Thursday, May 14, 2009

Not Sure I agree


Writing on ESPN's Media Zone Water Cooler, Daugherty, now an ESPN NASCAR analyst, said, "It'd be very difficult matching up and defending LeBron, much like the problems we had to guard Michael Jordan. LeBron continues to groom his outside shot, being able to make 15- to 18-footers, and that's what's making the difference in him being the player he is today as opposed to the player he was three years ago.

"If we played them, and he started making 18-foot shots consistently, he'd be a problem. But I think we could have altered some of his shots, and we could have thrown a couple of really top-notch defenders at him. Larry Nance could guard out on the perimeter, he could guard a 3 or a 4, and Hot Rod Williams was an excellent defender. When you got past them to go to the basket, the game was still on because they could come from behind you and block your shot."

Daugherty, the No. 1 pick in the 1986 draft whose career was cut short by a back injury, thinks he and Mark Price would have given the current Cavs some problems, running their perfect pick-and-roll, which would have drawn center Zydrunas Ilgauskas away from the basket.

But he said Ron Harper would have been the X-factor.

"Ron was a very, very difficult opponent for anyone," Daugherty wrote. "You can ask Michael Jordan. When we traded Ron, Michael said that's the best thing we could have ever done for the Bulls. Ron was very good at moving and defending the basketball, he was a good rebounder, and he could score at different angles, outside or inside.

"LeBron offers all kinds of problems for anyone who has to guard him, but I think with our basketball team, especially if we had Ron Harper, there's just no way that they could have matched up with us to stop our offense because we were too efficient."

Here's the thing, I'm sympathetic to Brad's argument. Nance and Williams protecting the rim, the Price-Daugherty pick-and-rolls, Harper wrecking havoc on both ends... that's a nice team.

But I do believe he's wrong.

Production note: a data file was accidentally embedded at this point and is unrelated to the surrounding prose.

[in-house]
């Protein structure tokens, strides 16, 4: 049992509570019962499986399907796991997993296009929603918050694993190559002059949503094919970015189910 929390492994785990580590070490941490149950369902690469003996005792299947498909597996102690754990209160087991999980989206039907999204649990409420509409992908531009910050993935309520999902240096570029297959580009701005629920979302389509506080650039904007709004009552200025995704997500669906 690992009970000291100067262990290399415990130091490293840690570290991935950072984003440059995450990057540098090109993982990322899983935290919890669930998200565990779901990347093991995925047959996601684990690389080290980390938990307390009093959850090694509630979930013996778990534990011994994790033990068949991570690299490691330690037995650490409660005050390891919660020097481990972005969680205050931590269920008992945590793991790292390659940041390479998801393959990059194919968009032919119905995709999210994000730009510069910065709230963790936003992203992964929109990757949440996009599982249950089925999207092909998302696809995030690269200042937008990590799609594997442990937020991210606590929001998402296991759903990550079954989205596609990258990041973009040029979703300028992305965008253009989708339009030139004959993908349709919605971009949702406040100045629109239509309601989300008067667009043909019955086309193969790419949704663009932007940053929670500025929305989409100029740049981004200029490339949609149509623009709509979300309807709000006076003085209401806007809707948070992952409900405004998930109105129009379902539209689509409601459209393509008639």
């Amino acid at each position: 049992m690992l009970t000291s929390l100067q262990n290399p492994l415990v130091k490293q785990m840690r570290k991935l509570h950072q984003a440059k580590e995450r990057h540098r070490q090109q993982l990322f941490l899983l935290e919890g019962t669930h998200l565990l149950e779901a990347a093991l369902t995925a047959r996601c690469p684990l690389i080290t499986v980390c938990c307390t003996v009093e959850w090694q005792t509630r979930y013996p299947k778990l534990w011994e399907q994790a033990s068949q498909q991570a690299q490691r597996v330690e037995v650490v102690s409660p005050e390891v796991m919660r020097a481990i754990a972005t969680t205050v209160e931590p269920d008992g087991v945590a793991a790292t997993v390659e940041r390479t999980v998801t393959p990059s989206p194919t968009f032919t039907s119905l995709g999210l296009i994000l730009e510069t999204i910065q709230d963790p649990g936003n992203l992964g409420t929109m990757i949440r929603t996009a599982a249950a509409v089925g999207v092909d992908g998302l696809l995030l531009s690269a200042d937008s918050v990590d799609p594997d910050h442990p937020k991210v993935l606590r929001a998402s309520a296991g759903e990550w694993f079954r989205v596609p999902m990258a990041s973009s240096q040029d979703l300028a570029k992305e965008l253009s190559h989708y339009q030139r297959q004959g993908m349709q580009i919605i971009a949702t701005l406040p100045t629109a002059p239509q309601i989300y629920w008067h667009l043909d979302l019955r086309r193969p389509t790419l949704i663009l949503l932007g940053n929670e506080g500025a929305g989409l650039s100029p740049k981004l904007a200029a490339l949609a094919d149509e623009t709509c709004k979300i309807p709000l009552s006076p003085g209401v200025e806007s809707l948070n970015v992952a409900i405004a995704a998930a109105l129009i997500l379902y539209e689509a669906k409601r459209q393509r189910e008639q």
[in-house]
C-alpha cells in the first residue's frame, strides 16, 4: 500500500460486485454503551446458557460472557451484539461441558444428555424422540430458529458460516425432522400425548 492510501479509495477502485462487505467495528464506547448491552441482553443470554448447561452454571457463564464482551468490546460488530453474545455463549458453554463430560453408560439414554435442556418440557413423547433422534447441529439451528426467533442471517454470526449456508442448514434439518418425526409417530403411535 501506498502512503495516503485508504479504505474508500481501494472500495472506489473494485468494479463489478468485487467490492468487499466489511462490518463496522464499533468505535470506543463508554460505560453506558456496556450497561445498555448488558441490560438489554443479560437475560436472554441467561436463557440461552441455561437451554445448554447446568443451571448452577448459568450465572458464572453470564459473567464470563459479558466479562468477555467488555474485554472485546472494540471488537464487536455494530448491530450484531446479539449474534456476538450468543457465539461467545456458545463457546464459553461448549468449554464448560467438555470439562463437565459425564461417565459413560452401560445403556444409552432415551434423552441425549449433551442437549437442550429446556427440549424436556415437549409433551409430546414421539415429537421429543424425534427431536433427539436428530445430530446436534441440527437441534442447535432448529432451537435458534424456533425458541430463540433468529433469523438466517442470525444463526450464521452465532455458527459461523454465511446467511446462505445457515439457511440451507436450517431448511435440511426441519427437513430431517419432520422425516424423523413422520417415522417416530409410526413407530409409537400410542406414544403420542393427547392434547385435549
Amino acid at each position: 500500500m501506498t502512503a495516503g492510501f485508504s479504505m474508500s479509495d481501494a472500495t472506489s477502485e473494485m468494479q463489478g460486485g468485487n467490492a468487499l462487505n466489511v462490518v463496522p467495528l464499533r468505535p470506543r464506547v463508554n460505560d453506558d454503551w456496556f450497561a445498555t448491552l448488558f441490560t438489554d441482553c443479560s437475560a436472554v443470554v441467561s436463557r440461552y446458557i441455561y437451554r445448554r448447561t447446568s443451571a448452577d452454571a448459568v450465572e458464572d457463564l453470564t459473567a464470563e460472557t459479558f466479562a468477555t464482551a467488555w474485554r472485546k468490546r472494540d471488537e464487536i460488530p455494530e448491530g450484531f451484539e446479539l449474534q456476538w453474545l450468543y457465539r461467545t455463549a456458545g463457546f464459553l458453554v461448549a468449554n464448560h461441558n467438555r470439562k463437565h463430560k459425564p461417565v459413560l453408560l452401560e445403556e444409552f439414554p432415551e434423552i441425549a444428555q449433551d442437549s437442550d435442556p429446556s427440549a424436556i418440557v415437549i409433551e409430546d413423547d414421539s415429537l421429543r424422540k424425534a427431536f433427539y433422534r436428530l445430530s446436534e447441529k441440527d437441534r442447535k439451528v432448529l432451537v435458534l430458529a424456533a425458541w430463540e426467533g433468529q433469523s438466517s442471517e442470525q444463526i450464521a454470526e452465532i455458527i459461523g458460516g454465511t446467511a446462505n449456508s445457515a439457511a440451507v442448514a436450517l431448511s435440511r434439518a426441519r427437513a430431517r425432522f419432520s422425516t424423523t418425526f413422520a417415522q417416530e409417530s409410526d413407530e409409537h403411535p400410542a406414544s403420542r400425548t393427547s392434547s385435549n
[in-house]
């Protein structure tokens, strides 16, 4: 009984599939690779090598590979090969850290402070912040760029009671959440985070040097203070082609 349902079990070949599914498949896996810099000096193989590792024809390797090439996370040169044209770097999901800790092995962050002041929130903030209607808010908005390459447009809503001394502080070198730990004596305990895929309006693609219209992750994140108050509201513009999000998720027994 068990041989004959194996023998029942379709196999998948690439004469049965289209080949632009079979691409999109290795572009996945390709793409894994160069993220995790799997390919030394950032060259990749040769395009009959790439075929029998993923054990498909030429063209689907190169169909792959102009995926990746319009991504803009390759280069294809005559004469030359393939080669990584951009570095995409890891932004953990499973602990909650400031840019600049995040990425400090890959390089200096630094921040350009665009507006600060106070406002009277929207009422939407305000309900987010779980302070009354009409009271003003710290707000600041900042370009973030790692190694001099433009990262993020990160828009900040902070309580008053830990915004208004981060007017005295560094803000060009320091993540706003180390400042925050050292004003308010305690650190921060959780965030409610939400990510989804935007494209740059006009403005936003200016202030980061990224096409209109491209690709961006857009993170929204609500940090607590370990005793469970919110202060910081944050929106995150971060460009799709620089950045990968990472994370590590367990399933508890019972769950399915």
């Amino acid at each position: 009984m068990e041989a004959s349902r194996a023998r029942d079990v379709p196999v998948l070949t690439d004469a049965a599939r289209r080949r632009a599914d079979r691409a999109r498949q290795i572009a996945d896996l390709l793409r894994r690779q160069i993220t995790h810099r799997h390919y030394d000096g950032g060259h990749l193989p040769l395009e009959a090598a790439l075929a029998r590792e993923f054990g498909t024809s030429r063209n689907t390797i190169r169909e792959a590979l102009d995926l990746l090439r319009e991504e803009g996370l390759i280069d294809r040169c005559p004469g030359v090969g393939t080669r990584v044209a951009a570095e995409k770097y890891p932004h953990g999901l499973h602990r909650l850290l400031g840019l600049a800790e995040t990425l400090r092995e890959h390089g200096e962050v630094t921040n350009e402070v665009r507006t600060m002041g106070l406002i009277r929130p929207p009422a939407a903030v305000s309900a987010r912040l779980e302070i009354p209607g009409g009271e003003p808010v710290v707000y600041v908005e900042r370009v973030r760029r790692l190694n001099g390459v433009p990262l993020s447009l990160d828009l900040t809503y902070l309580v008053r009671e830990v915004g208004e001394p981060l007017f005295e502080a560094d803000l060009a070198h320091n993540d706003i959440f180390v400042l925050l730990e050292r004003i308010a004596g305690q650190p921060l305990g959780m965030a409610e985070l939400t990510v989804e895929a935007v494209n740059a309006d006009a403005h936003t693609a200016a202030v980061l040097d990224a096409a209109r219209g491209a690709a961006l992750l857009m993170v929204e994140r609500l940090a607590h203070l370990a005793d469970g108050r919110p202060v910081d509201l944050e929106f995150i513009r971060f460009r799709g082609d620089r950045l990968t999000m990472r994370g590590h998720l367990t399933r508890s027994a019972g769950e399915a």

Part of the problem is, that Cavs squad wasn't together long enough to become a great team. The team that won 57 games in 88-89 and lost on The Shot would've lost to this Cavs team (they were too young). The 91-92 team (also 57 wins) would fare a little bit better, but by that time they didn't have Ron Harper (as I punch myself in the face) and Price was coming off major knee surgery.

You keep that core (Price, Harper, Nance, Hot Rod and Daugherty) together and lord knows what they do or how far they go. But they were never in their primes with each other. Harper got booted and both Price and Daugherty got hurt.

But yes, a healthy, in their prime core of Price, Harper, Nance, Williams, Daugherty and Ehlo would give these Cavs a run. Hell, they'd give anyone a good run, that's what makes that era so bittersweet, those nagging "what might've beens."

But I don't see current squad losing to either the 88-89 or 91-92 teams. First off, there's LeBron. There's no answer for that dude. This squad also much better defensively and they'd make Price and Brad expend some energy on the defensive end by chasing around Mo and following Z out to the 3pt line. Plus, the current Cavs could stick Delonte on Harper and let LeBron coast against Mike Sanders or Winston Bennett (or whoever Lenny Wilkens would start so Hot Rod could come off the bench).

All that being said, I would give up major body organs to be able to watch a seven game series between these two squads.


Graham said...

Couldn't beat Jordan, wouldn't beat LeBron.

Ben said...

I think if Harper's on that 91-92 team, they at least got a shot.